In order to interact with the NMDA-R, nNOS is anchored to the membrane by the scaffolding protein PSD-95, enabling downstream signaling via the carboxy-terminal PDZ ligand of nNOS . Disruption of this complex specifically prevents NMDA-R signaling coupled to nNOS, while leaving other functions of both the NMDA-R and nNOS intact. To achieve this, peptide fragments and small molecule inhibitors have been employed, such as 4-(3,5-Dichloro-2-hydroxy-benzylamino)-2-hydroxybenzoic acid (ZL006). ZL006 attenuated neurological deficits in ischemic stroke models without inhibiting NMDA-R function, catalytic activity of nNOS, or spatial memory . While NMDA-R antagonists may impair source memory in rats, ZL006 did not affect memory or motor function, confirming a more favorable therapeutic outcome of PSD-95/nNOS disruption . Moreover, it was suggested that ZL006 possesses antidepressant-like properties in CD-1 mice .
However, no study has translated behavioral or molecular effects of PSD-95/nNOS disruption to an animal model of depression, although such models are indispensable tools for an advanced understanding of the underlying pathophysiology of the disease and subsequent treatment strategies. The aim of the present study was therefore to investigate behavioral effects of ZL006 in Flinders Sensitive Line (FSL) and Wistar Kyoto rats, both validated genetic animal models of depression [29–34], and their respective control strains, Flinders Resistant Line (FRL) and Wistar Hanover rats. In addition, we explored antidepressant-like effects in Sprague Dawley rats and B6NTac mice.
Materials and methods
Male Sprague Dawley rats (experiment 1) were purchased from Taconic Bioscience A/S (Ry, Denmark). Male Wistar Kyoto/Wistar Hanover rats (experiment 6; originally derived from Charles River, Sulzfeld, Germany) and male Flinders Sensitive Line (FSL)/Flinders Resistant Line (FRL) rats (experiments 2–3, 5, 7–8; originally derived from the colony at the University of North Carolina, USA) were taken from the colony maintained at Aarhus University, Denmark. All rats (aged 8–13 weeks) weighed 203–457 g (M = 321 g, SD = 53.1) at the start of experimental procedures and were pair-housed in standard cages (Cage 1291H Eurostandard Type III H, 425 × 266 × 185 mm, Tecniplast, Italy) at 20 ± 2°C and 60 ± 5% relative humidity on a 12 h light/dark cycle (lights on at 06:00 a.m.). Rats used in experiment 7 were housed in individual cages after surgery. Male B6NTac mice with a C57BL/6 background (experiment 4, aged 10–12 weeks) were obtained from Taconic Bioscience A/S (Ry, Denmark) and weighed 21.5–31.6 g (M = 26.24 g, SD = 2.44) at the start of experimental procedures. Mice were group-housed (n = 6–7 per cage) in standard cages and kept in scantainers on the same light cycle as rats. Tap water and chow pellets were available to all animals ad libitum; along with access to a tunnel shelter, nesting material, and a wooden stick. Animals were allowed to acclimatize for 1 week and were weighed once a week. Rats were additionally handled every day for at least 3 days prior to behavioral experiments. All experiments were approved by the Danish Animal Experiments Inspectorate (2012-15-2934-00254) prior to initiation of the experiments and were conducted in accordance with the European Communities Council Directive.
The small molecule inhibitor ZL006 was obtained from WuXi AppTec (Shanghai, China) and injected systemically (intraperitoneal (i.p.), experiments 1–6, 8) or centrally (intracerebroventricular (i.c.v.), experiment 7) at different doses. For systemic injections at doses between 5 and 50 mg/kg (based on ), ZL006 was dissolved in 0.9% saline at pH 12 before adjusting it back to physiological levels (pH 7.4). Control animals were injected with saline, which was pH-adjusted in the same manner. For central infusions at doses of 10–100 μg/5 μL, ZL006 was dissolved in 35% Dimethyl sulfoxide (DMSO, D5879-1L, Sigma Aldrich, St. Louis, MO, USA) diluted in saline. Consequently, vehicle for control animals consisted of a mixture of 35% DMSO in saline. Imipramine hydrochloride (15 mg/kg, i.p.) was obtained from Sigma Aldrich (Taufkirchen, Germany) and dissolved in saline.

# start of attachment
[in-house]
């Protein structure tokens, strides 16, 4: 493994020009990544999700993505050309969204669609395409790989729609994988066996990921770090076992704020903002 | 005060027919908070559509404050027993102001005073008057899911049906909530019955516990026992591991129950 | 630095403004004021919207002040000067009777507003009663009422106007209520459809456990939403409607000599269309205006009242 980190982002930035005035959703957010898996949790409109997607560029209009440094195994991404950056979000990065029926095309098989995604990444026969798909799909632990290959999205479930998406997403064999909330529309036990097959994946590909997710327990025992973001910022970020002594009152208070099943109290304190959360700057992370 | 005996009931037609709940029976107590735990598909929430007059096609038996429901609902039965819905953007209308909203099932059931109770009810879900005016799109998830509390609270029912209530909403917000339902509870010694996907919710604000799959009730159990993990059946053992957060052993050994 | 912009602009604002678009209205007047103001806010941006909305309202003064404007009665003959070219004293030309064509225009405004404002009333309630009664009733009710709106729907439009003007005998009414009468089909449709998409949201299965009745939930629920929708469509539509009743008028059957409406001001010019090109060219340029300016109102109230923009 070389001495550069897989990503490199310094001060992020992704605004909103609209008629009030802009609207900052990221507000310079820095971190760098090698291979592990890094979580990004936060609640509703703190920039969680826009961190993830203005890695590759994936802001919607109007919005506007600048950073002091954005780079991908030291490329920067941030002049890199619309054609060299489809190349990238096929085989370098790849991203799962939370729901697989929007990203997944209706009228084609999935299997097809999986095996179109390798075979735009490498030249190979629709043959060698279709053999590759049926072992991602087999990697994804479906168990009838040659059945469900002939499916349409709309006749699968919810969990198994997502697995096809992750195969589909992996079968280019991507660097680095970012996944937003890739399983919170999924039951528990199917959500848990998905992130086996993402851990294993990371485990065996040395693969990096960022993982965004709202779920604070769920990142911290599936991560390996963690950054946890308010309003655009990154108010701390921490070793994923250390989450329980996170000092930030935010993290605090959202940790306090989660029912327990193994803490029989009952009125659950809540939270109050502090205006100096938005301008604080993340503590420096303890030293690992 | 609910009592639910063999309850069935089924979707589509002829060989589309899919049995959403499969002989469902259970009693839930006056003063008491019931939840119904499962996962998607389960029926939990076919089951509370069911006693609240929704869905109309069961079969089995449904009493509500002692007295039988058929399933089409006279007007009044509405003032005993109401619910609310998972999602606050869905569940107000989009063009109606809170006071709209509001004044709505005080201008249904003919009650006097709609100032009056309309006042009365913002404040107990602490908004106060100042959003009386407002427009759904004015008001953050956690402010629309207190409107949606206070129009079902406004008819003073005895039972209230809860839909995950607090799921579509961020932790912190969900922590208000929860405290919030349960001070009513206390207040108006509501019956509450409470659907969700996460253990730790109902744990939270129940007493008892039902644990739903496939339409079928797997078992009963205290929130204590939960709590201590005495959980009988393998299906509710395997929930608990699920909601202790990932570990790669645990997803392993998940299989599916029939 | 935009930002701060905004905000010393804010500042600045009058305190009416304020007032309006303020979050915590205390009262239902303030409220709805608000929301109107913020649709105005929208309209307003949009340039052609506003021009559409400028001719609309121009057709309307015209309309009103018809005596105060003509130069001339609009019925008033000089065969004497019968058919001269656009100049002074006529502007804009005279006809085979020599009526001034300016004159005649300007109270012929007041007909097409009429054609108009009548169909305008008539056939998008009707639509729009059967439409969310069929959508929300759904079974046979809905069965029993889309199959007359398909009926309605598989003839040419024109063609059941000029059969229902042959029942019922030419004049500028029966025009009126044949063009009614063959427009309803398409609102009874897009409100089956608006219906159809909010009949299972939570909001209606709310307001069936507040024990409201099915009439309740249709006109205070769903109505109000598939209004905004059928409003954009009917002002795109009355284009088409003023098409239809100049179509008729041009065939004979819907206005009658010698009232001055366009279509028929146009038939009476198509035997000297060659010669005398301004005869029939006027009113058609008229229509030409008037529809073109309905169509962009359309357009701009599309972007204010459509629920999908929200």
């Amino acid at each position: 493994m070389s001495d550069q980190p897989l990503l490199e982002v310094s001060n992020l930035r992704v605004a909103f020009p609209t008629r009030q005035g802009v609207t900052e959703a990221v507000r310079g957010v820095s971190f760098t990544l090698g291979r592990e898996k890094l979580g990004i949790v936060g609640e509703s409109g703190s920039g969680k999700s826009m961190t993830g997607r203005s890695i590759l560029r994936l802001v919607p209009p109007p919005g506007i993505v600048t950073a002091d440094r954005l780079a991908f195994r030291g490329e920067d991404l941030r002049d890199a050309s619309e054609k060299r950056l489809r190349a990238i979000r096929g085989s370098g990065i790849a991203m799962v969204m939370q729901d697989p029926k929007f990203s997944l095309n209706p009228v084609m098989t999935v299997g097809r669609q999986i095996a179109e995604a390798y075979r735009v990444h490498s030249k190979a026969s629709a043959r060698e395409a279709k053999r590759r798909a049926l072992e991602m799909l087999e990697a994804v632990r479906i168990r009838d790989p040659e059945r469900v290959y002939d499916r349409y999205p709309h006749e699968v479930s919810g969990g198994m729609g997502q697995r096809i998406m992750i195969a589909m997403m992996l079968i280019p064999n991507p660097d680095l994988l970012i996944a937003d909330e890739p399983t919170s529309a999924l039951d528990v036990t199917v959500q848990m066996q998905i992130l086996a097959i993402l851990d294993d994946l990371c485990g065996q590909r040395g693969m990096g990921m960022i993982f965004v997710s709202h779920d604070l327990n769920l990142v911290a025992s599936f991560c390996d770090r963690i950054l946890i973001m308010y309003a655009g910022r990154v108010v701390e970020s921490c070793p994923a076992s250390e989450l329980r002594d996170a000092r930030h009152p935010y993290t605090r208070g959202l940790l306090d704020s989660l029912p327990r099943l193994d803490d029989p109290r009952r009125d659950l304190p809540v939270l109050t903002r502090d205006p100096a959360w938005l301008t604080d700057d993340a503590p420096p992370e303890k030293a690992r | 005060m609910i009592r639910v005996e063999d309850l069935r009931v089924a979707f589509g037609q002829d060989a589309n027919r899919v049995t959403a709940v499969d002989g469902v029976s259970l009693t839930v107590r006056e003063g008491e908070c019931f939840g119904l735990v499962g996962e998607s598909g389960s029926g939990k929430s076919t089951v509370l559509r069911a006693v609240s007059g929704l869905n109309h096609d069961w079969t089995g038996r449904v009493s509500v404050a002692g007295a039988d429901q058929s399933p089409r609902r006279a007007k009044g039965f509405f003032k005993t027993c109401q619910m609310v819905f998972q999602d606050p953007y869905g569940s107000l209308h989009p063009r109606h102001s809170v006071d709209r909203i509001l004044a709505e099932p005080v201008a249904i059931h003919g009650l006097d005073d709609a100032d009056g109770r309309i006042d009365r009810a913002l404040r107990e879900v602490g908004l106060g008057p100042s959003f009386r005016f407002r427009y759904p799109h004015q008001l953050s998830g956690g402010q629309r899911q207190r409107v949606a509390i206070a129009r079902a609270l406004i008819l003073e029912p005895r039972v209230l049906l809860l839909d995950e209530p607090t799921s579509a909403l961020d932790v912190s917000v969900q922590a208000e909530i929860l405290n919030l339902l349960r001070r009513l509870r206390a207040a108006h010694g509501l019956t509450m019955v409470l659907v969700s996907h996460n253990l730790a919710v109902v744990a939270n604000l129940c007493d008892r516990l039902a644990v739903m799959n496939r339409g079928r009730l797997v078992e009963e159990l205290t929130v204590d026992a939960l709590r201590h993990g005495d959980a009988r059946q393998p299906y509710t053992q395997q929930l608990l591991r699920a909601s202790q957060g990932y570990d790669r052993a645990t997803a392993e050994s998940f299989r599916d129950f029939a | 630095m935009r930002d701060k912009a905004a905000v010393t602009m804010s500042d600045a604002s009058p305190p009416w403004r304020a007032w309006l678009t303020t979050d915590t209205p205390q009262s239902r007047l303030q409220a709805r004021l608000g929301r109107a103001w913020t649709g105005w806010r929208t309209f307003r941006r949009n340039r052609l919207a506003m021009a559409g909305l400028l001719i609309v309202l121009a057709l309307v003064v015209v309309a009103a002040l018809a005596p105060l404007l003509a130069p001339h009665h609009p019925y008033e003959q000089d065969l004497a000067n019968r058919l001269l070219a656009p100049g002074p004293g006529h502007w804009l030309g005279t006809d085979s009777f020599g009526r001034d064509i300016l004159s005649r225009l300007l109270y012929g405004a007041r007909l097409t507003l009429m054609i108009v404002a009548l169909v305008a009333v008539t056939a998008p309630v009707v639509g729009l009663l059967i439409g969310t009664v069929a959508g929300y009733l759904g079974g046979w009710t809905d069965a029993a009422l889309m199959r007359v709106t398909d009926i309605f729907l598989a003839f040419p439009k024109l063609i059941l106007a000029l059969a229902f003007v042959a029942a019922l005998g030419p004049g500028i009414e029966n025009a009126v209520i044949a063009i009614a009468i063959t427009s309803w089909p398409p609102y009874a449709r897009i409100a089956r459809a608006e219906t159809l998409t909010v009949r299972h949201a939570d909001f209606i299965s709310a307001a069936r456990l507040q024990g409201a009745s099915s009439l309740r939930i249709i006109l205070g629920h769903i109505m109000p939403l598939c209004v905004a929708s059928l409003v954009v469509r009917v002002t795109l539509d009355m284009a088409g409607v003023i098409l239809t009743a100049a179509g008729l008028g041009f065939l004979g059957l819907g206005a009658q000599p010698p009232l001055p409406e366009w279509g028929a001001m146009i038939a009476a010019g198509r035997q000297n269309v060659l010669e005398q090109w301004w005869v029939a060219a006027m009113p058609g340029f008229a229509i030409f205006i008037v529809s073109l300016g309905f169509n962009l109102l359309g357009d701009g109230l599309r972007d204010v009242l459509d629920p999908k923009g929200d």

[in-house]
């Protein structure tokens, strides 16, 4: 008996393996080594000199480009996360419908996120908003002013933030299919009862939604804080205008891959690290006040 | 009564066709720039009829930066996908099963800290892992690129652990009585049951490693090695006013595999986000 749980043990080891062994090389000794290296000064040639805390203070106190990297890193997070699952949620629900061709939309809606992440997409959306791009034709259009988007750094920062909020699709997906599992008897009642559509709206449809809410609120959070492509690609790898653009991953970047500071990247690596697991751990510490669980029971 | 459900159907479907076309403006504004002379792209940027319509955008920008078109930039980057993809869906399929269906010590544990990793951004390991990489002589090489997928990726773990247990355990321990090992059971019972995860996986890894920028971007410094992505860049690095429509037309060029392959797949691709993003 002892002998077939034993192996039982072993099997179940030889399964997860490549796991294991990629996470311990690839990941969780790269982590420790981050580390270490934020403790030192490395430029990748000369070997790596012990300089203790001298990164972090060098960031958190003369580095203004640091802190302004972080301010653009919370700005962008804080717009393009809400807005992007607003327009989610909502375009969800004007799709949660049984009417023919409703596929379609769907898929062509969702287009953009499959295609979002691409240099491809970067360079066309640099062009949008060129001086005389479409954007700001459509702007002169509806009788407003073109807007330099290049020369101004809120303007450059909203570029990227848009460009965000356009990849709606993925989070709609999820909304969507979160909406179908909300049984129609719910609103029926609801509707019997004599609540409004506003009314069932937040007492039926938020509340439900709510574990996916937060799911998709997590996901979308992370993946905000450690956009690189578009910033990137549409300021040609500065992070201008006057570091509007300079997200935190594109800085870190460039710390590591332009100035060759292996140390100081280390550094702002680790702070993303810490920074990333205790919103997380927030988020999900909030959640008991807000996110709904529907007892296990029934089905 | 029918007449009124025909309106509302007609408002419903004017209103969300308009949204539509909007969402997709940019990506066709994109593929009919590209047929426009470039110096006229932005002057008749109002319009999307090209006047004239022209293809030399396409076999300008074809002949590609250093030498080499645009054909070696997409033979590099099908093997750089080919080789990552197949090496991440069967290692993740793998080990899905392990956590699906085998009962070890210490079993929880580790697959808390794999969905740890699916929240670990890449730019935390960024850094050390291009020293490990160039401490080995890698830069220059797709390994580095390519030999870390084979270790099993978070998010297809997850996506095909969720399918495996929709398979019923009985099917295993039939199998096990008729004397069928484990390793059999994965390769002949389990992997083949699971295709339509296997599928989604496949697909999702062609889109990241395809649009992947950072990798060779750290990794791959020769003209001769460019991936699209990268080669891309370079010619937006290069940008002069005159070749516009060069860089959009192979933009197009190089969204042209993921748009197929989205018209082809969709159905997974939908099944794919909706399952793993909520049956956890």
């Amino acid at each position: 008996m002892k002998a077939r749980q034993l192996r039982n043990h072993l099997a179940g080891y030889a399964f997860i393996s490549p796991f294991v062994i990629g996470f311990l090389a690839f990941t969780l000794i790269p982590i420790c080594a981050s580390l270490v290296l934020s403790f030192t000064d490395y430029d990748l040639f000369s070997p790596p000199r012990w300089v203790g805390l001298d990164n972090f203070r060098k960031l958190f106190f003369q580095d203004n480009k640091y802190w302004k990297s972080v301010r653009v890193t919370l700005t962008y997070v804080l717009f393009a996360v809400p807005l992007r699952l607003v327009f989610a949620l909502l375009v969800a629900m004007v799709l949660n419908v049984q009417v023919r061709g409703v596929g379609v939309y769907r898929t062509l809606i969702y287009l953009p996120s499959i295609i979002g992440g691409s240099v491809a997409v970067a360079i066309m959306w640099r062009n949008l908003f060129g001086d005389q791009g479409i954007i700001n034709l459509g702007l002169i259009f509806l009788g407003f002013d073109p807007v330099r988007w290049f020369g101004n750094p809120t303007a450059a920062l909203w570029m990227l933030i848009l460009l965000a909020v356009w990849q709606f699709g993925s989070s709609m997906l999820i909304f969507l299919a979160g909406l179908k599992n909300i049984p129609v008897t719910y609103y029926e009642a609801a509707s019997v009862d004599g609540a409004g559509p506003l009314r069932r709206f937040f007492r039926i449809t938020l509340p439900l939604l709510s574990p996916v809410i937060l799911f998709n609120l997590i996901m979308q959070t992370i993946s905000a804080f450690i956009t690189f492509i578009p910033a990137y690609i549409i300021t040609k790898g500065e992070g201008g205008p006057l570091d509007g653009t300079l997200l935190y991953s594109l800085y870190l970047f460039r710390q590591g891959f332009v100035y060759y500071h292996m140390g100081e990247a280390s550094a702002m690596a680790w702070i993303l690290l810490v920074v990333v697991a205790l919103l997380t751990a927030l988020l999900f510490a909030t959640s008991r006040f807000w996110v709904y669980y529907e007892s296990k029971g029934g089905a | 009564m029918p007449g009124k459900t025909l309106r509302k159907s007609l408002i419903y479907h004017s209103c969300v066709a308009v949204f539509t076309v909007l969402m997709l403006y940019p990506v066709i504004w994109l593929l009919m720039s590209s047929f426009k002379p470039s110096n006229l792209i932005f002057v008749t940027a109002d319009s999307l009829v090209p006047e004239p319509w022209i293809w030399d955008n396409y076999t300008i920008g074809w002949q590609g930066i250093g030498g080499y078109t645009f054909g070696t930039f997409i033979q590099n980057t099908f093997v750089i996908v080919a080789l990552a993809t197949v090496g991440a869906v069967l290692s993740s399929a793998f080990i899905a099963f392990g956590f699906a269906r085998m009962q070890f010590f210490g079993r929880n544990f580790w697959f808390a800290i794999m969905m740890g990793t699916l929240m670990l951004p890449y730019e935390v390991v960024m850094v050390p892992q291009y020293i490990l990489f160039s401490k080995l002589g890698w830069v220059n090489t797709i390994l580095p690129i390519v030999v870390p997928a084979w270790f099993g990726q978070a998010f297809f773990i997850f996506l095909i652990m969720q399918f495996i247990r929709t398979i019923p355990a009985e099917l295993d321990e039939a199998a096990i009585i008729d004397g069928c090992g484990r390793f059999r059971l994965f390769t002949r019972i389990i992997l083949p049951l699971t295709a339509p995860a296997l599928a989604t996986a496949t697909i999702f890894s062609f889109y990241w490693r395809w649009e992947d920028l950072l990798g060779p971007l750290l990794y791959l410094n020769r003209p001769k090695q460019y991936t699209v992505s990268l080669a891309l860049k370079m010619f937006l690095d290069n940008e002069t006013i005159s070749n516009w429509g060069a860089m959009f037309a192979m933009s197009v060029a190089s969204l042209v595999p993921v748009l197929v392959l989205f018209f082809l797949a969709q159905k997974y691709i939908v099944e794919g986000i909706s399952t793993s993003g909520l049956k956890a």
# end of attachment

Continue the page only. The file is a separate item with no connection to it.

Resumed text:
The following drugs were used for the surgical procedures described in experiment 7: fentanyl-fluanisone (Hypnorm, VetaPharma Ltd, Leeds, UK; 0.1 mg/kg fentanyl citrate and 3.3 mg/kg fluanisone; i.p.), midazolam (Hameln Pharmaceuticals GmbH, Hameln, Germany; 5 mg/kg; i.p.), lidocaine (FarmaPlus, Oslo, Norway; 10 mg/kg; s.c.), carprofen (Rimadyl, Pfizer Inc., NY, USA; acquired from Orion Pharma, Nivå, Denmark; 5 mg/kg; s.c.), buprenorphine (Temgesic, RB Pharmaceuticals Ltd, Berkshire, UK; 0.1 mg/kg; s.c.), ampicillin (PharmaCoDane ApS, Herlev, Denmark; 333 mg/kg; s.c.). All drugs were freshly prepared on the day of the experiment.
Stereotactic surgical procedures were performed under semi-sterile conditions as described previously . Prior to surgery, rats were anesthetized with fentanyl-fluanisone and midazolam until reflexes were absent. After animals were unresponsive, they were mounted onto a stereotactic frame (Kopf Instruments, Tojunga, CA, USA) and given carprofen. To numb the skin, a total volume of 0.15 mL/rat of lidocaine was injected locally. After making the incision, a flat skull orientation (i.e., bregma and lambda lie in the same coronal plane) was achieved by setting the incision bar at −3.3 mm. Rats were placed on a heating pad throughout surgery to ensure a constant body temperature. An i.c.v. guide cannula (21 G, 12 mm length) was inserted 2 mm above the right lateral ventricle (coordinates from bregma: AP: −1.0 mm, ML: −1.6 mm, DV: −3.0 mm ), anchored to the skull with two stainless steel screws and dental acrylic (GC Corporation, Tokyo, Japan), and closed by a dummy stylet. Immediately following surgery, rats received injections of buprenorphine, ampicillin, and saline (10 mL/kg; s.c.). Animals, previously pair-housed, were housed singly after surgery, allowed to recover for 7 days prior to drug infusions, and handled daily for 5 days prior to the testing day to habituate them to the injection procedure. They were monitored closely (twice daily) in the period between surgeries and injections to ensure their wellbeing. No additional analgesics were given following the carprofen administration after surgery, as no animal showed any signs of distress or pain in the postsurgical period.